Sudan Block (NDA) in 2008. Photo by Major Sa’ab.
I don’t know what is it about taking the love of your life to NDA for the first time that gets all Army officers super-senti. It’s a big deal for them. Which is really surprising as very few things come in that category — the big deal category.
But it is going to happen some day. The sooner, the better.
The National Defence Academy in Khadakwasla (Pune) is that place where thousands and thousands of officers of the Indian Armed Forces have spent their most crucial years of life. So when you were out with your college friends eating samosa or bunking a class to watch a movie with your crush — they were in NDA, in an ALL-BOYS academy, dreaming of what it is like to be normal!
When they finally do manage to get a girlfriend/fiance/wife (whichever comes earliest), they will make it a point to take them to NDA to show them the place where ‘boys became men’.
I will not go into what happens at NDA and why it’s where the foundation of a good officer is laid and blah blah. You will get to hear all that from an enthusiastic Colonel at a party someday.
But I WILL tell you about all that you need to be prepared for when you visit the NDA for the first time.
When Major Sa’ab (my husband) took me there for the first time, we were just a couple of months into our relationship. I was working in Pune and he had come to visit me in the tiny mid-term break during his YOs.
He said, “Yaar, NDA jana hai ek baar.”
I said, “Ja naa…”
“You also come, I’ll give you a guided tour.”
To any other person, that would have sounded so tempting. Not to me, as I had visited NDA many times (professional hazard). I still agreed to go.
One thing is for sure, visiting the NDA with an officer who knows his way around the academy is a novelty. It feels good. And Major Sa’ab also lost no chance to say that this visit seems special. Back then, I thought he was saying that just to impress me. Until I met many Army wives (years later) who told me about their special trip to NDA. (See, I told you, it’s a big deal for these men.)
A typical tour generally starts with ye Sudan block hai, ye Habibullah Hall hai, ye drill square, ye swimming pool, ye NDA mess etc. Which is a lot to take in, specially for us civilian girls.
Photo by Major Sa’ab.
Almost every lane, ground, field, building — any place where humans can possibly tread — was used for punishments during their days as cadets. Major Sa’ab seemed to feature in an awful lot of those.
He pointed towards austere gray buildings that had alphabets written on it. He pointed to one such building (which looked like a copy of the next one) and said,”That’s my squadron.”
“You were in K squadron!”
“No! I was in Kilo squadron.”
Oh! It’s not ABC here, it’s Apha Bravo Charlie! So not K, but Kilo. Mental note to self.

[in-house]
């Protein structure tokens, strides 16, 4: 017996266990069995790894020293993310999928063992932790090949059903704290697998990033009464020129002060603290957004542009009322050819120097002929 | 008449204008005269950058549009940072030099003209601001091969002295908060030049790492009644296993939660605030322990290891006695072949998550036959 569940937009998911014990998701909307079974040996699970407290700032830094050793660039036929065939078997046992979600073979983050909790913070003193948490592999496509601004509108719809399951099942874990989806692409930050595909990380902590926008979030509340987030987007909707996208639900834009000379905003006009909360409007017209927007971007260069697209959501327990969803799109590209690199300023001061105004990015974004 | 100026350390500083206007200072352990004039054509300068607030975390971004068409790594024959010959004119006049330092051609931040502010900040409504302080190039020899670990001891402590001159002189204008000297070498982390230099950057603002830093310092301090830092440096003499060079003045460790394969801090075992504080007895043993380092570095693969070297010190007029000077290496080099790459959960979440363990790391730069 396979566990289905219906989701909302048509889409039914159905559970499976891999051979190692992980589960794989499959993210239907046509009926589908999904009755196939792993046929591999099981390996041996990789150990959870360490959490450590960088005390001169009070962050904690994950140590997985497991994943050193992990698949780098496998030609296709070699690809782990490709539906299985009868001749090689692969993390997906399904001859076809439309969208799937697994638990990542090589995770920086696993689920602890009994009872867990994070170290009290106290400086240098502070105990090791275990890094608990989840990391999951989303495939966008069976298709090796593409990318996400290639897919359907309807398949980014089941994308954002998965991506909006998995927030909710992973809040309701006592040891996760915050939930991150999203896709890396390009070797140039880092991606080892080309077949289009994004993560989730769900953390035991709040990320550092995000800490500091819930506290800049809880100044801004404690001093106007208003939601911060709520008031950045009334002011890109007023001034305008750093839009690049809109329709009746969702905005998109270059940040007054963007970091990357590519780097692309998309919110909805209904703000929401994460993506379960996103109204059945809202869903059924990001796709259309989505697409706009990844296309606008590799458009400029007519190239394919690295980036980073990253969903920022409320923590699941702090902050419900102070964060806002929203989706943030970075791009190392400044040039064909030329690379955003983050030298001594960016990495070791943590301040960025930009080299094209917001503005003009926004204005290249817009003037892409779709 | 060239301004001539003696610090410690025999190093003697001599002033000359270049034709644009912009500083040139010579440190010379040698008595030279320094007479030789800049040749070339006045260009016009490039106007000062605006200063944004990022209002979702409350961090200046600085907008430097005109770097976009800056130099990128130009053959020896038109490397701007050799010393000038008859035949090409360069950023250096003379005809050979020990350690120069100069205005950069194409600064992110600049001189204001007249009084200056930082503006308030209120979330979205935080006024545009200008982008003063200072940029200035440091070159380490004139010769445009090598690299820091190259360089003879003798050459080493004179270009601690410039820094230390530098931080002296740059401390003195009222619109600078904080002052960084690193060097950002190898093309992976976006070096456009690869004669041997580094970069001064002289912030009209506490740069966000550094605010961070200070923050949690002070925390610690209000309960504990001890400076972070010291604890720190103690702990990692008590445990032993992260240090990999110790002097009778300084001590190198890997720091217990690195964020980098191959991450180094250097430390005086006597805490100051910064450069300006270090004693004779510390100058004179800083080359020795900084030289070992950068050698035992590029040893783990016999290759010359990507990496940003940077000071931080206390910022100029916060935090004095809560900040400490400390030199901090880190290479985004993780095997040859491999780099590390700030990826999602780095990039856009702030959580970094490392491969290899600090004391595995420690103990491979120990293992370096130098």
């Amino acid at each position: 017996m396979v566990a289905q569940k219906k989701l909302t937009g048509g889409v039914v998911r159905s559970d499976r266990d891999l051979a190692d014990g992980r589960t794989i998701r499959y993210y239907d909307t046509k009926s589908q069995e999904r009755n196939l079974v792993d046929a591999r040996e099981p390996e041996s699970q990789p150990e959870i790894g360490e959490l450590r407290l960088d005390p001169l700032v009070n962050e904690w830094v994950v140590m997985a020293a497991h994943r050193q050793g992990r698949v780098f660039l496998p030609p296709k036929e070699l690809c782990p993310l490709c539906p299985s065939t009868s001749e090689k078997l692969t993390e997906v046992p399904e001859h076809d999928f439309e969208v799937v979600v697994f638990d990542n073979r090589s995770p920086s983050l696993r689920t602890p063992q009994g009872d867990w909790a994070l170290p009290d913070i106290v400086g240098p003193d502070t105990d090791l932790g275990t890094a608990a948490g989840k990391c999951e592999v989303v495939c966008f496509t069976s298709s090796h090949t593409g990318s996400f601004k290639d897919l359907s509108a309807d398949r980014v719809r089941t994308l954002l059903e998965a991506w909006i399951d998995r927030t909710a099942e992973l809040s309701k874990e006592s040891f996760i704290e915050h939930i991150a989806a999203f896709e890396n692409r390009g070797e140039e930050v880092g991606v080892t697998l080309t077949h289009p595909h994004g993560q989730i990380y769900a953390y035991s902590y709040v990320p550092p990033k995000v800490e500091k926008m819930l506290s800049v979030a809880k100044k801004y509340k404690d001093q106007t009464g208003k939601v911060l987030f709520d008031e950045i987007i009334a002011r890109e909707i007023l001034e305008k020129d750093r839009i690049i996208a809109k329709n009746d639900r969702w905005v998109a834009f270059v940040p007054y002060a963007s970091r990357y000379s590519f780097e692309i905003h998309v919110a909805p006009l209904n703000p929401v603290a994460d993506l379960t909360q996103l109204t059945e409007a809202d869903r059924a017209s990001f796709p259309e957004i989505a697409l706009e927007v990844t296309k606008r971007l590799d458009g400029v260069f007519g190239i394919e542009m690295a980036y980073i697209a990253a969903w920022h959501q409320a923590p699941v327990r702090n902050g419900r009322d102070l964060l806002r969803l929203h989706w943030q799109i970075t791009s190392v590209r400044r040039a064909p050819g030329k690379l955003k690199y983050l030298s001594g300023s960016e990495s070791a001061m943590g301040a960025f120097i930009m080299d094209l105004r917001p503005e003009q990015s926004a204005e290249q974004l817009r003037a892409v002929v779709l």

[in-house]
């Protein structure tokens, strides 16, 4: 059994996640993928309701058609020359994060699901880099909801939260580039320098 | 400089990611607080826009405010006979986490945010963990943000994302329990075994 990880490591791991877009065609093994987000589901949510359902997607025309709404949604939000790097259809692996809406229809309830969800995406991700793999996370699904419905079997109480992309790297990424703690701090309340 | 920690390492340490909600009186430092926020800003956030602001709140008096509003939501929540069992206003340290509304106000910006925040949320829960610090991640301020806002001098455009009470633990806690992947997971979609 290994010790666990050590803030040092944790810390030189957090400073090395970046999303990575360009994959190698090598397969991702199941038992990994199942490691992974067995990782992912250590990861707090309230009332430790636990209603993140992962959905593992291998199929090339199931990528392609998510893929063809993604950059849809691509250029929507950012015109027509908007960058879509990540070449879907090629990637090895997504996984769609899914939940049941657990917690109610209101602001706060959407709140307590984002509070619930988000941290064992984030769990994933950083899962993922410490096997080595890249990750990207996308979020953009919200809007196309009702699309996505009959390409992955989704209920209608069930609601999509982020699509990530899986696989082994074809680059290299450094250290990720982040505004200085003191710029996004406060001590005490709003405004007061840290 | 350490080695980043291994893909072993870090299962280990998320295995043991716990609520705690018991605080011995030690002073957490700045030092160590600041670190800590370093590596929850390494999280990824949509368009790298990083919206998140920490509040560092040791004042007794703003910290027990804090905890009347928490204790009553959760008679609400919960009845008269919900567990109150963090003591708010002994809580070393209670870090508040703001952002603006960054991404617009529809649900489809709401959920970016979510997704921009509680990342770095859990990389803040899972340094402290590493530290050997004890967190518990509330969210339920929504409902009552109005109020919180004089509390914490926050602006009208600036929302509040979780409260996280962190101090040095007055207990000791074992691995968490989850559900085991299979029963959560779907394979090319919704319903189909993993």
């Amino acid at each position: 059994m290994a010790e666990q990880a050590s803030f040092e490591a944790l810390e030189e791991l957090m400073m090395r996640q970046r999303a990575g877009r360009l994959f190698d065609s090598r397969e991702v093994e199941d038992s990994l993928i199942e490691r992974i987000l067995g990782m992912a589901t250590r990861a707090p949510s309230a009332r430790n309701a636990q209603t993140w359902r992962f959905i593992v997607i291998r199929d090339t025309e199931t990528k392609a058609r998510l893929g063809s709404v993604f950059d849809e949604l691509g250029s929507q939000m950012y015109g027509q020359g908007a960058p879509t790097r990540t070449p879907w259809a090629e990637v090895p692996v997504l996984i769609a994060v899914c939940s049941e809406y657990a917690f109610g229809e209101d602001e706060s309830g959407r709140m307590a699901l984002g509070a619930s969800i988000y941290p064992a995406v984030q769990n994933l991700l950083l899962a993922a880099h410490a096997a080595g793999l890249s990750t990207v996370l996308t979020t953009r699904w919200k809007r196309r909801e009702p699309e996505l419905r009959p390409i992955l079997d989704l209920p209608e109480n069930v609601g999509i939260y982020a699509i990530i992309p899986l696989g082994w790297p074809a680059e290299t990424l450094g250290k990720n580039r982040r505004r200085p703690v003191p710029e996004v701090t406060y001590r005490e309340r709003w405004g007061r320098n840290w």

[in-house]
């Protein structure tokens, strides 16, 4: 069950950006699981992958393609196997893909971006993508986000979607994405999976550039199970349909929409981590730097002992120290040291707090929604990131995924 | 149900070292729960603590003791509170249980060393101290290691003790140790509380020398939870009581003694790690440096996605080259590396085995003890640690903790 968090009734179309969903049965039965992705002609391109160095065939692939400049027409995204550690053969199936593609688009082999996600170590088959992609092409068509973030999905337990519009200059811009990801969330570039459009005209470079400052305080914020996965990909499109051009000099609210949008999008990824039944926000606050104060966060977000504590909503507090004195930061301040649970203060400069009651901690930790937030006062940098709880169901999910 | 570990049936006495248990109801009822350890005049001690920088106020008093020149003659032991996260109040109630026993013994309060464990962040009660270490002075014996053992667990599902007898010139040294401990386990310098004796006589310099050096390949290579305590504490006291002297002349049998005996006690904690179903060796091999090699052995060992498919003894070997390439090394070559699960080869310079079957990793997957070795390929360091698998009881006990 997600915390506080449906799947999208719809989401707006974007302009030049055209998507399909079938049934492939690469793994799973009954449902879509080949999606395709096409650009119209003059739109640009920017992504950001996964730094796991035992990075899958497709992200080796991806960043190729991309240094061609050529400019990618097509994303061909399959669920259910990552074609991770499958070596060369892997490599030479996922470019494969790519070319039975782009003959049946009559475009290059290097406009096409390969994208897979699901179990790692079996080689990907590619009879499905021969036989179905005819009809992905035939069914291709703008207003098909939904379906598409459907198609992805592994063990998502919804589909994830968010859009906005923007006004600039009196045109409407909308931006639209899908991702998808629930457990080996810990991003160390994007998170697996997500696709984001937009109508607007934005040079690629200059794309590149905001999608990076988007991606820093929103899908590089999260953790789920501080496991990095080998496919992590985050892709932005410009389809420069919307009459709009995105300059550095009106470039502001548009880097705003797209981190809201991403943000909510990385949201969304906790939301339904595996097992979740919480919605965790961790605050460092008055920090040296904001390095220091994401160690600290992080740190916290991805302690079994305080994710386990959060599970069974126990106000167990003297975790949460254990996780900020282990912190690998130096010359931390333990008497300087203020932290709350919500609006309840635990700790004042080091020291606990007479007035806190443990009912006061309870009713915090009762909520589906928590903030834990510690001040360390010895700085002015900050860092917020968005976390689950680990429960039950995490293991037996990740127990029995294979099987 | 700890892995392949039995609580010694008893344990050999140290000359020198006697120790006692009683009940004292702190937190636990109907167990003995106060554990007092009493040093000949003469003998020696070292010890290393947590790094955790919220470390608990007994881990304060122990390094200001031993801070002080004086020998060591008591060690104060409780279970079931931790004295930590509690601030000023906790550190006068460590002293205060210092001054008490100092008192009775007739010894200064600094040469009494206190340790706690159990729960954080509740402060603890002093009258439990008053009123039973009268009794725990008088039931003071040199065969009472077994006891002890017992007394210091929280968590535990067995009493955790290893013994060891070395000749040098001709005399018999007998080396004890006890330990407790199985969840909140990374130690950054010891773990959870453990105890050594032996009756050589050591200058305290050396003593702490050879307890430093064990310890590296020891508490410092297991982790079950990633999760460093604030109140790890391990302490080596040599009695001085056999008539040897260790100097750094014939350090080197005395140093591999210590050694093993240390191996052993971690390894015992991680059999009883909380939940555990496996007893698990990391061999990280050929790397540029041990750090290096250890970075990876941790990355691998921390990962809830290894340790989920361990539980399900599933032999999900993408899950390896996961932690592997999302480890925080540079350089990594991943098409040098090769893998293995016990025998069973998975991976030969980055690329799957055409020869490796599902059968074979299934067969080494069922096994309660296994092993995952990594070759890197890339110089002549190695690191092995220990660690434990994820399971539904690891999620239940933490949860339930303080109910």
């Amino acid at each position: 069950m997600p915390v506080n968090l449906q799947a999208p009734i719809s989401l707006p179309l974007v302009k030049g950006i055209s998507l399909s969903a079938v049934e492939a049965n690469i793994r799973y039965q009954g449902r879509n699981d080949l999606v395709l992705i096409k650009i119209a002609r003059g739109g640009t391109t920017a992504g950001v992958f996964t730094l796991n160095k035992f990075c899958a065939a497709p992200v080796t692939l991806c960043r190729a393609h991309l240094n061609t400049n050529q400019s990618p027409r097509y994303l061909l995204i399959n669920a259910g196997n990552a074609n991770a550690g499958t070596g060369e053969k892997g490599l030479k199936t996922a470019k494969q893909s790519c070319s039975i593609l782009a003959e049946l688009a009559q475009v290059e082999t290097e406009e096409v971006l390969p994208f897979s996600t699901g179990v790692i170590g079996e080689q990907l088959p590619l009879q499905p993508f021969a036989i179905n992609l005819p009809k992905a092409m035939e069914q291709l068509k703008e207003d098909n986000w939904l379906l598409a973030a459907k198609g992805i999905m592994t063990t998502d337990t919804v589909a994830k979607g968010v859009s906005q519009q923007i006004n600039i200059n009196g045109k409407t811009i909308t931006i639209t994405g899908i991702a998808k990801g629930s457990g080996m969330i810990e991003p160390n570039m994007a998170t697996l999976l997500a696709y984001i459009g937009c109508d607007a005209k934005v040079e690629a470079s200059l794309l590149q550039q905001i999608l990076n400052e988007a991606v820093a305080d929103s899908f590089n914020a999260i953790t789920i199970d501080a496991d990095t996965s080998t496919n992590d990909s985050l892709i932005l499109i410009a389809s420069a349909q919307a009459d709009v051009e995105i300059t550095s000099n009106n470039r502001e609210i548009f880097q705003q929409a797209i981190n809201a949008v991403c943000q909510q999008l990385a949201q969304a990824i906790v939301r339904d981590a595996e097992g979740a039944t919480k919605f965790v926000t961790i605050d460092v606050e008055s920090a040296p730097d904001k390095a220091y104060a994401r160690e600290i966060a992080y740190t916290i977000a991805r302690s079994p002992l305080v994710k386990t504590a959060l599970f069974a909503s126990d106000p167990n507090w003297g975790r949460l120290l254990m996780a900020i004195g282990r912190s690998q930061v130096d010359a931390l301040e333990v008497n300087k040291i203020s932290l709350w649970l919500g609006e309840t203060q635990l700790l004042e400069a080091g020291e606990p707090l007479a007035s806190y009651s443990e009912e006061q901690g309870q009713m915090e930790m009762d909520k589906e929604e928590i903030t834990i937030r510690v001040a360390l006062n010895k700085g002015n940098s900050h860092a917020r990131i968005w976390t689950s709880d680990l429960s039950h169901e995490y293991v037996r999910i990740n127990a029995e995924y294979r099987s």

“That was my room in the first two terms,” Major Sa’ab suddenly became Raju guide and pointed towards one tiny window of the Kilo Squadron. We were doing this while standing outside as it would have been inappropriate for a woman to enter the cadet’s buildings without prior notice (for obvious reasons).
And the mini-monologue started off…
“That window next to me was my best bud’s room. We used to share Maggi at night after lights out. Then that corner room was occupied by a very psycho/saddist senior. Made our life hell. In the third term, I moved to that other room. At the end of the corridor we had the common bathrooms that have partitions but no doors… where we were supposed to clear SSB (shit, shave, brush) before the seniors woke up in the morning. When I was a sixth termer, I chose that cozy little room where I would play loud music…”
And all I heard in that little speech was the bathroom thingy! NO DOORS? Is it even legal!
He then took me to the juice bar to introduce me to the maushi, who promptly recognised him! She was the lady who ran the shop and a fairy godmother for all cadets. Just at that moment, a group of 8-9 cadets came and greeted Major Sa’ab! They were the current sixth termers, who were first termers when Major Sa’ab was a sixth termer. It’s complicated.
More so, because they all looked EXACTLY the same to me. White t-shirts and shorts, lean, extra-small crew cut and skin that had enough sun for another decade. They all looked like clones to me.
“Banana shake for everyone. Maushi…!” Major Sa’ab got the cadets excited at the prospect of having free banana shake. We all sat there for a good 20 minutes (seemed like 3-4 hours) in which they all talked about ‘Academy stuff’. That was one conversation in which I could contribute in no way. So I just sat and switched off.
After the cadets left, we went to the Gol market. “That’s Kapoor’s shop right there. Itna loota hai usne hamein! You see that shop… that is Hamsa, where we used to eat paratha bhurji and chicken lollypops. He used to say ‘Garam nai hai, fresh hai’ for every item he sold. Hahaha…”
Hanss le beta. Little did Major Sa’ab know that he is going to hear the “Garam nai hai, fresh hai” dialogue every third day from his wife.
But a truly emotional moment for us came when we went pass the lawns where the NDA Ball was held years ago, where I was Major Sa’ab’s ball partner.
So that concludes the first part of the NDA darshan for me. Subsequent visits had greater details coming in from my Raju guide, with which I won’t bore you.
One of our friends came to the NDA after taking a detour from their honeymoon, where the guy in question got an earful on what constitutes as a romantic visit and what doesn’t.
Well, to be fair, the NDA is the place where every man’s romance with fauj starts, right?